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birth control guide

Source: U.S. Food and Drug Administration (FDA)


birth control guide

implanted devices

hormonal methods

sperm barrier methods

emergency contraception

permanent methods for men

permanent methods for women


        Permanent Methods For Women:
They are for women who are sure they never want to have a child or do not want any more children.
Reversals require complicated surgery. Even though tubes can sometimes be rejoined, there are no guarantees.
For many women, reversals are not possible because there is not enough of their tubes left to reconnect.

Sterilization Surgery for Women: Trans-abdominal Surgical Sterilization/Surgical Implant
What is it?
-- a device is placed on the outside of each fallopian tube. The woman's fallopian tubes are blocked so the egg and sperm can not meet in the fallopian tube. This stops you from getting pregnant.
How does it work?
-- one way is by tying and cutting the tubes this is called tubal ligation. The fallopian tubes also can be sealed using an instrument with an electrical current. They also can be closed with clips, clamps, or rings. Sometimes, a small piece of the tube is removed.
-- you will need a small cut (incision) below the belly button and 2 or more smaller cuts (incisions)
-- the woman's fallopian tubes are blocked so the egg and sperm can not meet in the fallopian tube. This stops you from getting pregnant.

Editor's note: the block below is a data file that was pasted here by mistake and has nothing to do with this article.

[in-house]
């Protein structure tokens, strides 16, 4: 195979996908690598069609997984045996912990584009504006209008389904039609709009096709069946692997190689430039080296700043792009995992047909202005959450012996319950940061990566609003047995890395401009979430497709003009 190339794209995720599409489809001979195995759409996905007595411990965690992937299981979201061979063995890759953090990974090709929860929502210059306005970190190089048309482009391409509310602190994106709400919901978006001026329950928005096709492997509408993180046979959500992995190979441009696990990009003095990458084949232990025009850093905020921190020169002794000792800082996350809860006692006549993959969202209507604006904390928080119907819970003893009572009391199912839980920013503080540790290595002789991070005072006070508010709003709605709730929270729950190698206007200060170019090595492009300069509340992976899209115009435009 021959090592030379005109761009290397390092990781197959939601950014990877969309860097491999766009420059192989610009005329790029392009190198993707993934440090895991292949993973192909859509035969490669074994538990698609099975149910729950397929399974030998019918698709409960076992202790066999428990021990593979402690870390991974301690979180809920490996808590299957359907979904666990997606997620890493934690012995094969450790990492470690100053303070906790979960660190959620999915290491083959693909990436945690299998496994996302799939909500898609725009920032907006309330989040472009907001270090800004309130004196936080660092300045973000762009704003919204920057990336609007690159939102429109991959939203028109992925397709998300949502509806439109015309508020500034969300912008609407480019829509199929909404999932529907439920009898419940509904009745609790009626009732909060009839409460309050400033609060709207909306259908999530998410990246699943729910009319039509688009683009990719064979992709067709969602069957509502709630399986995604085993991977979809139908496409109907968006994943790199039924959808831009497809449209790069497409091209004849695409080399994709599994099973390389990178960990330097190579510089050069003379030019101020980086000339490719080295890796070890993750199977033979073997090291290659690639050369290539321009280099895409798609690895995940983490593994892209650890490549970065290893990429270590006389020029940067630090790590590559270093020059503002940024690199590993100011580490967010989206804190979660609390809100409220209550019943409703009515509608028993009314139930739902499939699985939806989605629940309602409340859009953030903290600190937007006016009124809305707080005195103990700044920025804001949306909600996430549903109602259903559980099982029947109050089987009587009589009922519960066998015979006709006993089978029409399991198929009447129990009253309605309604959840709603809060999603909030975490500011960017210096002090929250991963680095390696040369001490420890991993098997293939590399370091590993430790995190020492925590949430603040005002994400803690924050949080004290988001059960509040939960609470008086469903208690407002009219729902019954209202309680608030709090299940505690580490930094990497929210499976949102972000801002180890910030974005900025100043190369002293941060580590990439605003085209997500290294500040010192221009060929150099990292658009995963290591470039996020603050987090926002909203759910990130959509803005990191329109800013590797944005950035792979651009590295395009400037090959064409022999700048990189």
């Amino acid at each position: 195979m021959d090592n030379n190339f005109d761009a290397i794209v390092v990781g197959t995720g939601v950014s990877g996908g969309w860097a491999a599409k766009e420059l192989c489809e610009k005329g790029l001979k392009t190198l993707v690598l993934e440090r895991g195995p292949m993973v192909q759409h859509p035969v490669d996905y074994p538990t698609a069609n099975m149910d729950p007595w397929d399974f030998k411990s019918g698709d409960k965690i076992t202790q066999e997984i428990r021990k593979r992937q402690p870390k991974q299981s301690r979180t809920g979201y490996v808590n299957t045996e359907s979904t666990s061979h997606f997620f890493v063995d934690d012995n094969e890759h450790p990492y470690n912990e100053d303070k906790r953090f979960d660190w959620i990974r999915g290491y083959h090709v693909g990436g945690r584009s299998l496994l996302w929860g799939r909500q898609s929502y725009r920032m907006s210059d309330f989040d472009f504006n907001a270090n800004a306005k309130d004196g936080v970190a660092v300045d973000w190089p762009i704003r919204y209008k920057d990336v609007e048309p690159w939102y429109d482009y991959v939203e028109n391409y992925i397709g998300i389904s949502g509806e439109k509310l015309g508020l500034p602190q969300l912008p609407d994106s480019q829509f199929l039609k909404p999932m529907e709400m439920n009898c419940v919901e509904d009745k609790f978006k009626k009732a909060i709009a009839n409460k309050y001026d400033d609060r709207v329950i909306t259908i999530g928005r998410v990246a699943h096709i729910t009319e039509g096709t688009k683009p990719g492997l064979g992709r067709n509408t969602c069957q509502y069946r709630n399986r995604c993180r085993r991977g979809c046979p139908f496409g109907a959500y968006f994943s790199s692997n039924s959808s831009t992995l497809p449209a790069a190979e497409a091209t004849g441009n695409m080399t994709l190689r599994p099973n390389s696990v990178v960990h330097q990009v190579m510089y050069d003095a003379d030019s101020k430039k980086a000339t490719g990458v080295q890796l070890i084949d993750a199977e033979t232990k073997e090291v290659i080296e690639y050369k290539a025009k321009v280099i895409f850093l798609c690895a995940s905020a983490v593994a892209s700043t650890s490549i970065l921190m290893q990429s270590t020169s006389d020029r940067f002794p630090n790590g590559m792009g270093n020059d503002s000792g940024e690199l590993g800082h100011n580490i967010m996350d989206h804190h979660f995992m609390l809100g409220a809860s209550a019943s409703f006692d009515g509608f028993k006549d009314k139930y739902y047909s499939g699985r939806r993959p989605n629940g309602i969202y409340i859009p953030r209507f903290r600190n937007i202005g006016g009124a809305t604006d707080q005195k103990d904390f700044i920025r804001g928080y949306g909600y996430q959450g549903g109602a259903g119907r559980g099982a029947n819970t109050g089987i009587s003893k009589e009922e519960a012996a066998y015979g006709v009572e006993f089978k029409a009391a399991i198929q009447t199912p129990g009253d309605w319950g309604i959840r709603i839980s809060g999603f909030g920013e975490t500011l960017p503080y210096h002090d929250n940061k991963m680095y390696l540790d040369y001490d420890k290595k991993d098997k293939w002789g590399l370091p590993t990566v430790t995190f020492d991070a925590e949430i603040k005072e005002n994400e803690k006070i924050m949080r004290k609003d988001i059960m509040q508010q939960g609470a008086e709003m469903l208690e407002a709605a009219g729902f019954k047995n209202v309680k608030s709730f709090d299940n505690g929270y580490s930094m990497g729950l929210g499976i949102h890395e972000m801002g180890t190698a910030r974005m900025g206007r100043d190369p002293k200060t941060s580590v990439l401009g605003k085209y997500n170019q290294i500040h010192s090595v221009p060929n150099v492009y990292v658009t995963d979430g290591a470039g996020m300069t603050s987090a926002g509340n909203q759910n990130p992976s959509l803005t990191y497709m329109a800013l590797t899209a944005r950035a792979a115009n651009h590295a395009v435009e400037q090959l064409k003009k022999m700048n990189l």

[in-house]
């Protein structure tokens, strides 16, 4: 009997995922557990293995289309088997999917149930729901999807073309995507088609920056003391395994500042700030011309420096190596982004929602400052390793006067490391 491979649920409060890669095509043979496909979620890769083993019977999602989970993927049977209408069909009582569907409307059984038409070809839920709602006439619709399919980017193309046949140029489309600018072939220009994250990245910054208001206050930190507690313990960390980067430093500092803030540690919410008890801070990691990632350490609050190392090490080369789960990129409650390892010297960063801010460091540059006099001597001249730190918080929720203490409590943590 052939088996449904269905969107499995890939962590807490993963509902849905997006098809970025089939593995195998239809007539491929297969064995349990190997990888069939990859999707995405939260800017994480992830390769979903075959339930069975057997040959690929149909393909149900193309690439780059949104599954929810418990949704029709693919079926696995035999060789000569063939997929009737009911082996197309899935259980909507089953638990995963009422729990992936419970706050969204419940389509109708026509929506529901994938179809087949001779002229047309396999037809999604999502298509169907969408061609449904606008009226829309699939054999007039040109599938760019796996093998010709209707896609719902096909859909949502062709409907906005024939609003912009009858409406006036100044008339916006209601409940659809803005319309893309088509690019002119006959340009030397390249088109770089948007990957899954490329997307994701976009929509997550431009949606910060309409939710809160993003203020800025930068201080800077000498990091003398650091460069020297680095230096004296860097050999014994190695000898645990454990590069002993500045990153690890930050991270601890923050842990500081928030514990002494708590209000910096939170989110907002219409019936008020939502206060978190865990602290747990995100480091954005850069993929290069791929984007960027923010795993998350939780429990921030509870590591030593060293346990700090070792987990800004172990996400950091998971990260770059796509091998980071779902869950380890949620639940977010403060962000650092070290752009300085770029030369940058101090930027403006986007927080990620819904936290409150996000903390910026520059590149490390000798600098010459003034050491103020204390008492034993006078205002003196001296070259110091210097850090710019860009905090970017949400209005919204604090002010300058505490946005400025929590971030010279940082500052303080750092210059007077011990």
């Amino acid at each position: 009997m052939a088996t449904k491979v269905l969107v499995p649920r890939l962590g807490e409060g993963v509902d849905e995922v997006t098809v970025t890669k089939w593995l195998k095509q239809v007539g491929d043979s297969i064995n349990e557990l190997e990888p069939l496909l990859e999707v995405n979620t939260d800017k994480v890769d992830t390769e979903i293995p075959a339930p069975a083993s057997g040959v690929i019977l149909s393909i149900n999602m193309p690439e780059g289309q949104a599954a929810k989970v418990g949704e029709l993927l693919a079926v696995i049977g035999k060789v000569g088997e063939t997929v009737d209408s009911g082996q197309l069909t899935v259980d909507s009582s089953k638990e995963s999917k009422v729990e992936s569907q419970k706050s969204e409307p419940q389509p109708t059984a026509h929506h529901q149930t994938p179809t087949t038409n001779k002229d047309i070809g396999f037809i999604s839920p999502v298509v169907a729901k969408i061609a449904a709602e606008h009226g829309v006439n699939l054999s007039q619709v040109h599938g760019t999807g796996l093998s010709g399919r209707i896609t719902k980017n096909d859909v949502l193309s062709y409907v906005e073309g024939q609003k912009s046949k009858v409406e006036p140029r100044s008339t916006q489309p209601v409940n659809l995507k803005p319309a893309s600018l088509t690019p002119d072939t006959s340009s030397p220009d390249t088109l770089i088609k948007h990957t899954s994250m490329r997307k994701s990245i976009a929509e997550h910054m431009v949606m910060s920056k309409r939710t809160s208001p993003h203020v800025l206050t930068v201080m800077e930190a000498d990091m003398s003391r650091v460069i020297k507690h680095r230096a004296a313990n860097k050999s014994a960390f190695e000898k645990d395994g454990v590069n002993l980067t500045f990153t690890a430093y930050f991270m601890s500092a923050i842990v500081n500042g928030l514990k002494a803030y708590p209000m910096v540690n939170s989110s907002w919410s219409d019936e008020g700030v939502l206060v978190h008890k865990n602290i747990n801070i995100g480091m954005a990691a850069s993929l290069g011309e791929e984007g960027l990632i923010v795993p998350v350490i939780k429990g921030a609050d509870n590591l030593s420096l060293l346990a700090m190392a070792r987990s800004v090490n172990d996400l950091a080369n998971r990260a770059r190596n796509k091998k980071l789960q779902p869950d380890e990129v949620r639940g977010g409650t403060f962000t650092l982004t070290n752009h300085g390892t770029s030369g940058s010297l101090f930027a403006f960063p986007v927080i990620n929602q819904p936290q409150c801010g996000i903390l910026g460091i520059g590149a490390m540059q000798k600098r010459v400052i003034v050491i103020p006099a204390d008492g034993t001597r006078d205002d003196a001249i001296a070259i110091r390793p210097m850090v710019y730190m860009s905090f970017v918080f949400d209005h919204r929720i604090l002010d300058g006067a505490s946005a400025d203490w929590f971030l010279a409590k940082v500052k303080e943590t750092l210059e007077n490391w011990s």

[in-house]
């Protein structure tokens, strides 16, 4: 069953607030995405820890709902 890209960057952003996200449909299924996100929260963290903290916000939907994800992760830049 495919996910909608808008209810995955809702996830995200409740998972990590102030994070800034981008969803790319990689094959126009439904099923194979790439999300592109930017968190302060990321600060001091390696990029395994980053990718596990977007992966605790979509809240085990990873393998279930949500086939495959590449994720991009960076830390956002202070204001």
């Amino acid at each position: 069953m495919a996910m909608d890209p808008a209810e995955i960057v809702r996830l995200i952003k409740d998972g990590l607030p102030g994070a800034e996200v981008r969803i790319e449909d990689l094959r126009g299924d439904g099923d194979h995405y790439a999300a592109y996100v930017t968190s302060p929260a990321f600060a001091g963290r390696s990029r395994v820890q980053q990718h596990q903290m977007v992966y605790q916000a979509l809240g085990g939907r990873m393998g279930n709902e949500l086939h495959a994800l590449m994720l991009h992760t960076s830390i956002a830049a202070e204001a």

-- this is a surgery a woman has only once.
-- it is permanent.
How do I get it?
-- this is a surgery you ask for. You will need a small incision (cut) below the belly button and 2 or more smaller incisions (cuts)
Some risks?
-- pain, bleeding.
-- infection or other complications after surgery.
-- ectopic (tubal) pregnancy.
Does it protect me from sexually transmitted infections (STIs)?
-- no.

Sterilization Implant for Women: Transcervical Surgical Sterilization Implant
What is it?
-- small flexible, metal coil that is put into the fallopian tubes through the vagina.
How does it work?
-- the coils are put inside the fallopian tubes with a special catheter. Since it is inserted through the vagina, you do not need an incision (cutting)
-- you may need local anesthesia.
-- scar tissue forms around the coil. This blocks the fallopian tubes and stops you from getting pregnant.
-- you need to use another birth control method during the first 3 months. You will need an X-ray to make sure the device is in the right place.
-- it is permanent.
How do I get it?
-- this is a surgery you ask for.
Some risks?
-- mild to moderate pain after insertion.
-- ectopic (tubal) pregnancy.
Does it protect me from sexually transmitted infections (STIs)?
-- no.



www.takerx.com
2006